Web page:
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Got Nature? > Posts > Hellbenders, often called snot otters, decline continues in 16 states
July 12
Hellbenders, often called snot otters, decline continues in 16 states

As hellbenders continue to decline, Dr. Rod Williams and his research team have been sharing awareness of how important it is that these salamanders continue to thrive in the current ecosystem.

Hellbender (AP Photo/Rick Callahan)

Eastern hellbenders are the largest salamander in North America. Adults can reach 29 inches in length, though most individuals are typically 11-24 inches long. Clean water is important for Hellbenders because they obtain most of their oxygen from the water by “breathing” through their skin. When breathing, their fleshy folds expand in surface area, enabling them to absorb more oxygen from the water.

Hellbender populations are declining across their range, from Missouri to New York. This decline, which affects the hellbender population in Indiana's Blue River, is likely caused by human influences such as habitat degradation and destruction. The stream-bottom habitat of hellbenders can be degraded by sediment from eroded banks and fields and destroyed when streams are dammed or dredged. Hellbenders are also captured inadvertently by anglers or purposefully for illegal sale in the pet trade. Finally, emerging diseases may be impacting some populations of hellbenders.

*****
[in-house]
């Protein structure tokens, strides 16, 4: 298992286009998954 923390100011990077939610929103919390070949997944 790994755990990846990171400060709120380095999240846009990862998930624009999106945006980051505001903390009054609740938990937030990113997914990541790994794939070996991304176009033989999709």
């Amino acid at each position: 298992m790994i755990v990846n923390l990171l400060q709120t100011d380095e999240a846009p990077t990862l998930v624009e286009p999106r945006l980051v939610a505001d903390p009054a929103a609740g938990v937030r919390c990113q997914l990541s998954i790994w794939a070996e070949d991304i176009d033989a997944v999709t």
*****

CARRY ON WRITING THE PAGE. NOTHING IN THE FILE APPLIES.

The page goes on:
Many states are developing conservation programs to help the hellbender. For more information and to learn more on conservation efforts view Help the Hellbender.

Dr. Rod Williams and his hellbender research team have recently made national news:

Fox News
Huge US salamander is disappearing from Eastern rivers, worrying scientists
July 10, 2014

Trying to save the hellbender, America's largest salamander
July 10, 2014

Rod Williams, associate professor of wildlife science
Department of Forestry & Natural Resources, Purdue University

Diana Evans, extension information coordinator
Department of Forestry & Natural Resources, Purdue University

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